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Our scientific community seems to have by now come to a broad agreement that repetitive transcranial magnetic stimulation (rTMS) produces statistically significantly greater improvement than sham rTMS in the treatment of acute depression. However, the clinical relevance of this statistical superiority remains unclear, and Lepping and colleagues in this issue of Acta Psychiatrica Scandinavica addressed this problem with a novel and clinically intuitive approach [1].

They first systematically searched for clinical trials that compared rTMS against sham rTMS in the treatment of depression and that used the Hamilton Depression Rating Scale (HAMD). They then calculated the percentage change in HAMD scores for each arm, took their weighted average across all arms of rTMS or sham rTMS, and then converted this average percentage change to the corresponding Clinical Global Impression-Improvement Score (CGI-I), using the established conversion method [2]. Because the CGI-I has clearly interpretable anchor scores, ranging from 1 = very much improved, 2 = much improved, 3 = minimally improved, 4 = no change through 7 = very much worse, it is now easy to assess the effects of rTMS or sham rTMS qualitatively and clinically.

The improvement on rTMS was −36% on HAMD, which corresponded with 2.9 on CGI-I, while that on sham rTMS was −23% on HAMD and 3.4 on CGI-I. The difference is therefore 0.5 between rTMS and sham rTMS on a 7-point scale of CGI-I, which does appear small and the review authors concluded ‘Whilst rTMS appears to be efficacious (…), the clinical relevance of its efficacy is doubtful’.

Two of the most recent and comprehensive reviews on the same topic reached different conclusions, using different summary methods.

Slotema et al. [3] conducted a standard systematic review and meta-analysis of rTMS versus sham rTMS and found an effect size of 0.55 (P < 0.001) and concluded ‘It is time to provide rTMS as a clinical treatment method for depression’. Berlim et al. [4] focused on high-frequency rTMS and the dichotomized outcomes of response rates and remission rates and found an odds ratio of 3.3 (P < 0.0001) of rTMS over sham rTMS for both outcomes and concluded that rTMS ‘seems to be associated with clinically relevant antidepressant effects’.

Acknowledging that these three reviews included overlapping yet different sets of trials and focused on related yet different outcomes, how can the conclusions still be so different?

Basically there are three ways to make the continuous outcomes, such as ratings of depression severity, interpretable: (i) conversion to SD (standard deviation) units, (ii) conversion to dichotomous outcomes, and (iii) conversion to natural units.

Slotema et al. took the first approach: the effect size, also known as standardized mean difference, is the difference in the mean scores of the two groups, divided by the standard deviation. ‘0.55’ is an enigmatic number, unless we use the rough rule of thumb for interpreting the effect size proposed by Cronbach that 0.2 represents a small effect, 0.5 a moderate effect, and 0.8 a large effect [5].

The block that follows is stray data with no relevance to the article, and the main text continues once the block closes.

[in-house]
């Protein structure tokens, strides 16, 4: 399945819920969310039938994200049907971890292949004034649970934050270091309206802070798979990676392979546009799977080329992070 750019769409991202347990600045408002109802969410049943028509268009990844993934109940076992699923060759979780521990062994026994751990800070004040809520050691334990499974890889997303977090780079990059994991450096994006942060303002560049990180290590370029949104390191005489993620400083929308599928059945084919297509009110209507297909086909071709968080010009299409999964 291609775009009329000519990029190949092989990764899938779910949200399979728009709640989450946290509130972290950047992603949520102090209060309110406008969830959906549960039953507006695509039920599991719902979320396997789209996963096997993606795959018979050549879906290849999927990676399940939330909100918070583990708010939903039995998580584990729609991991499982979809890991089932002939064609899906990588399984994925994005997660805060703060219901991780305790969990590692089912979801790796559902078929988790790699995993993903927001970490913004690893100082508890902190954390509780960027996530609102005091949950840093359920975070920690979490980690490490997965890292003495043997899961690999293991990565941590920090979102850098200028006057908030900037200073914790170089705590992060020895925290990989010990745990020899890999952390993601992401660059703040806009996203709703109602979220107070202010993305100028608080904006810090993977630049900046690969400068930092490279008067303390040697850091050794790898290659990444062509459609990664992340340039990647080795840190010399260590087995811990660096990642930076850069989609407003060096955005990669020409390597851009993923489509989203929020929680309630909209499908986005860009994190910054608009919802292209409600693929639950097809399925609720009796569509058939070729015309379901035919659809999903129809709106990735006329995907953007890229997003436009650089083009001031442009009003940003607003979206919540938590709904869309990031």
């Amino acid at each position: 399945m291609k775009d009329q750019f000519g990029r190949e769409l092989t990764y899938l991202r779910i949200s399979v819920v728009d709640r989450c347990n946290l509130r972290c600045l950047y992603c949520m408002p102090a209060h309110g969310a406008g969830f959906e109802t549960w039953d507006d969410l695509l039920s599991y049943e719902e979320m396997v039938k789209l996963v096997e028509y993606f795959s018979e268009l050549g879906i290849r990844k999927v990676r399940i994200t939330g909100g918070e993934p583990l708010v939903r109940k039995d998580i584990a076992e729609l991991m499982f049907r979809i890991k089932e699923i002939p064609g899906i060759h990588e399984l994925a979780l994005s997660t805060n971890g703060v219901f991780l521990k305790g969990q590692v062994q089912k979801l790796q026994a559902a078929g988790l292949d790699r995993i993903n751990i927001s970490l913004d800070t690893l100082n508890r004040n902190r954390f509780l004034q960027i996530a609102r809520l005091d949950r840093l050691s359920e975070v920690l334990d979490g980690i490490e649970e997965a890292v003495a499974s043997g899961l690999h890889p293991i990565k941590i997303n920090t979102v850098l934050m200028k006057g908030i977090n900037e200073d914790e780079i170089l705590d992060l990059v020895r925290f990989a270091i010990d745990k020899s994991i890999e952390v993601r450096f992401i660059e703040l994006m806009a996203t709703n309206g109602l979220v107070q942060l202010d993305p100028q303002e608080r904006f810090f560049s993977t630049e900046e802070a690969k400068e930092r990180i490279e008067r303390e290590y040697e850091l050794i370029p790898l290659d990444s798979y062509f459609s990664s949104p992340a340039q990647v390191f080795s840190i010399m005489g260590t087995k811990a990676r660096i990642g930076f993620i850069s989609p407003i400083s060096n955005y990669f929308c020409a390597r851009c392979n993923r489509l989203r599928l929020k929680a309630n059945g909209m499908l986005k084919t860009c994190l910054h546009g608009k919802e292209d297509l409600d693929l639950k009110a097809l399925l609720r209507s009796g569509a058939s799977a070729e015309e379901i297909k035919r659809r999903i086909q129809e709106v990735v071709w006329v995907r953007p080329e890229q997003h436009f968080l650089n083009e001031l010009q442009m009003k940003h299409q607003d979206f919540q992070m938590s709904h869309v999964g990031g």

Berlim et al. used the second approach by meta-analyzing response and remission rates. Because this is a meta-analysis of dichotomous outcomes, the results can be legitimately summarized as an odds ratio. Unfortunately, here again, clinicians are at a loss to evaluate if an odds ratio of 3.3 represents a large, moderate, or small effect.

Fortunately, both the effect size and the odds ratio can be converted to the number needed to treat (NNT), assuming a certain control event rate [6, 7]. Assuming the clinically expected response rate of 30% on sham rTMS for ordinary depression, the effect size of 0.55 corresponds with an NNT of 51, and the odds ratio of 3.3 with an NNT of 41.

Lepping et al.'s method is a variant of the third approach, namely to convert the results to natural, interpretable units. In itself, this method, summarized above, is straightforward and the results should be very easy to interpret clinically. Let us, however, focus on what they mean for individual patients. Here, we have to keep sharp distinction between individual change, group mean change, and difference in group mean changes.

On average, the patients on rTMS achieved a CGI-I of 2.9, that is, an improvement between 2 = much improved and 3 = minimally improved. On the other hand, the patients on sham rTMS achieved a mean CGI-I of 3.4, that is, an improvement between 3 = minimally improved and 4 = no change. It must be noted that these are all group averages: Individual patients may have made more or less improvement than this average.